DeRusha stepping down from federal CISO role

He’s also leaving ONCD, where he’s served as deputy national cyber director.
Federal CISO Chris DeRusha speaks at CyberTalks, presented by CyberScoop. (Pixelme Studios)

Chris DeRusha is exiting his role as federal chief information security officer after more than three years on the job, the Office of Management and Budget confirmed Tuesday.

DeRusha, who was appointed to the federal CISO position in January 2021, played a critical role in the development of the White House’s artificial intelligence executive order, in addition to the Biden administration’s 2021 executive order on cybersecurity and the corresponding national cybersecurity strategy and implementation plan

“Since day one of the Biden Administration, Chris has been instrumental in strengthening our nation’s cybersecurity, protecting America’s critical infrastructure, and improving the digital defenses of the Federal government,” Clare Martorana, federal chief information officer, said in a statement. “I wish him the best, and know he will continue to serve as a leading voice within the cybersecurity community.”  

As the federal CISO, DeRusha oversaw the 25-member council of his chief information security officer peers and spearheaded the protection of federal networks, while also managing agencywide implementation of multifactor authentication and supporting the coordination of the nation’s broader cybersecurity as the deputy national cyber director.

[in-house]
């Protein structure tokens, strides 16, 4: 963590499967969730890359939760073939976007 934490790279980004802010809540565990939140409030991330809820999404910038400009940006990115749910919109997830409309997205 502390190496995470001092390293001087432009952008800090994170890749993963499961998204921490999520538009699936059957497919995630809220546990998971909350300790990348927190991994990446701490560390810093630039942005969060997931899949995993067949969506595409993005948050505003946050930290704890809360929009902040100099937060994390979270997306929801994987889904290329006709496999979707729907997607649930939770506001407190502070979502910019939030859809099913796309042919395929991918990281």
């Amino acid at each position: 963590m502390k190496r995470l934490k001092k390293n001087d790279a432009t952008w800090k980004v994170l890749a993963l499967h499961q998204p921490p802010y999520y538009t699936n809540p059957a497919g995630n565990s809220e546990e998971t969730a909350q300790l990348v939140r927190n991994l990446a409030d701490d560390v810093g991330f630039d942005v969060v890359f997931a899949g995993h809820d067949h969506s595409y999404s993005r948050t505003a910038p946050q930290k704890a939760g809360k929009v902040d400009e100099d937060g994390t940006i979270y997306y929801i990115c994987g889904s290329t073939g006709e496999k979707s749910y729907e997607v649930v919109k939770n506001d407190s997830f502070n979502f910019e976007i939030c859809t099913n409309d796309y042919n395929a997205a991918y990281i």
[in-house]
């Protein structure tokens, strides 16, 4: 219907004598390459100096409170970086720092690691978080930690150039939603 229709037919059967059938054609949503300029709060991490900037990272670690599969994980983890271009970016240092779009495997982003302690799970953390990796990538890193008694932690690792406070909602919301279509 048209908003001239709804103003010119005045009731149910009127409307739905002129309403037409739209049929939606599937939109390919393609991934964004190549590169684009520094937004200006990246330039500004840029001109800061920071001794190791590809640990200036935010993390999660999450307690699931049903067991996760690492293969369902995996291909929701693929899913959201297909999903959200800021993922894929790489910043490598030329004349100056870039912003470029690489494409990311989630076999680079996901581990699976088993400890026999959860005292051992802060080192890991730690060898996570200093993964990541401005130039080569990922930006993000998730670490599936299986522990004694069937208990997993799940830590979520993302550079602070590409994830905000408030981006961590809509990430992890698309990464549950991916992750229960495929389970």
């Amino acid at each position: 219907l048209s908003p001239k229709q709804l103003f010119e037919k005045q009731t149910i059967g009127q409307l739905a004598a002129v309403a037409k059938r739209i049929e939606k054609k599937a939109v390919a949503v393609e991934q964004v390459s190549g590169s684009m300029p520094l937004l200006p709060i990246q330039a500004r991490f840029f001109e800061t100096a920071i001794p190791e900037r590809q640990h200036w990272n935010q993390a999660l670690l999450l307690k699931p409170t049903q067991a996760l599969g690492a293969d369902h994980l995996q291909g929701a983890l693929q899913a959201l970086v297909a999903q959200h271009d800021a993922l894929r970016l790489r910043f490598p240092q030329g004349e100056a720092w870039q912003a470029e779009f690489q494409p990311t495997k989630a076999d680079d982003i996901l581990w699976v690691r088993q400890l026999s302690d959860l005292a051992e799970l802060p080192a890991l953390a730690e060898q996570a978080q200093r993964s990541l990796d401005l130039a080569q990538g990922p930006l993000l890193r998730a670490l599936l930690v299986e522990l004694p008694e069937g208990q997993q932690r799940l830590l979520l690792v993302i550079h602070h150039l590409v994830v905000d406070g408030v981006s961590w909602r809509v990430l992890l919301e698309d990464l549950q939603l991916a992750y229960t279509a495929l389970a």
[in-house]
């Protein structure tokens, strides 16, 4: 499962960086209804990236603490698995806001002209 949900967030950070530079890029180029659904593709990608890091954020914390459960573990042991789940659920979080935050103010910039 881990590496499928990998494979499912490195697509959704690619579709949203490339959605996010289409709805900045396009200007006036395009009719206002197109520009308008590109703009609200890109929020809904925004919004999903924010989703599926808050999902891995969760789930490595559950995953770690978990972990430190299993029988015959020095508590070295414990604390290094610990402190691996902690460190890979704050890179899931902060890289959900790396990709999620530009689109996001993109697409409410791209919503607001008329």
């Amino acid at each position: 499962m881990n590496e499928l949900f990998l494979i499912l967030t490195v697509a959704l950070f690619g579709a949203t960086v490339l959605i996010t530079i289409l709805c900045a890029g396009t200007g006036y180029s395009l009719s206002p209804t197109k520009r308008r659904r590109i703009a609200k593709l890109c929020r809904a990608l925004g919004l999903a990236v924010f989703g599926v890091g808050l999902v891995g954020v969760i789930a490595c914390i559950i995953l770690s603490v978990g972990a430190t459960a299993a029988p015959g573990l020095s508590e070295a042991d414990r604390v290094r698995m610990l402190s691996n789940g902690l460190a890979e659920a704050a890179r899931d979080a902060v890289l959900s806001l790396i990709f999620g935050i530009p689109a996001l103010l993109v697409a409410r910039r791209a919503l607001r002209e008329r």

DeRusha will also leave behind that role, the Office of the National Cyber Director confirmed.

“From the beginning of the Biden-Harris Administration, and even before, Chris DeRusha has been a steady, guiding leader,” National Cyber Director Harry Coker Jr. said in a statement. “As Deputy National Cyber Director with ONCD — while continuing his excellent work as Federal CISO — he has been a trusted and valued partner. 

“Chris’s keen insights, experience, and judgement have been integral to the work we’ve done and what we will continue to do to strengthen our Nation’s cyber infrastructure. I’m grateful for his commitment to the American people and to the Biden-Harris Administration. All of us at ONCD wish him the very best in his next chapter,” Coker added.

Speaking during Scoop News Group’s CyberTalks event last November, DeRusha touted the White House’s coalition-building efforts and “meaningful cooperation” as a means to reaching its overarching cybersecurity goals.  

“We cannot achieve any meaningful progress on managing cyber risk as one nation,” DeRusha said. “And this administration is definitely committed to working with our like-minded partners on shared goals.”


A month earlier, during the Google Public Sector Forum, DeRusha said that after “decades of investments in addressing legacy modernization challenges,” the Biden administration was poised to address “massive” long-term challenges on everything from AI strategy to combating ransomware. 

“We’ve taken on pretty much every big challenge that we’ve been talking about for a couple of decades,” DeRusha said. “And we’re taking a swing and making” progress.

Prior to his current stint with the federal government, DeRusha served as CISO for the Biden presidential campaign and stayed on with the transition team’s technology strategy and delivery unit. DeRusha had previously worked as the CISO for the state of Michigan.

OMB did not reveal DeRusha’s last day or where he is headed next. 

Federal News Network first reported the news of DeRusha’s departure.

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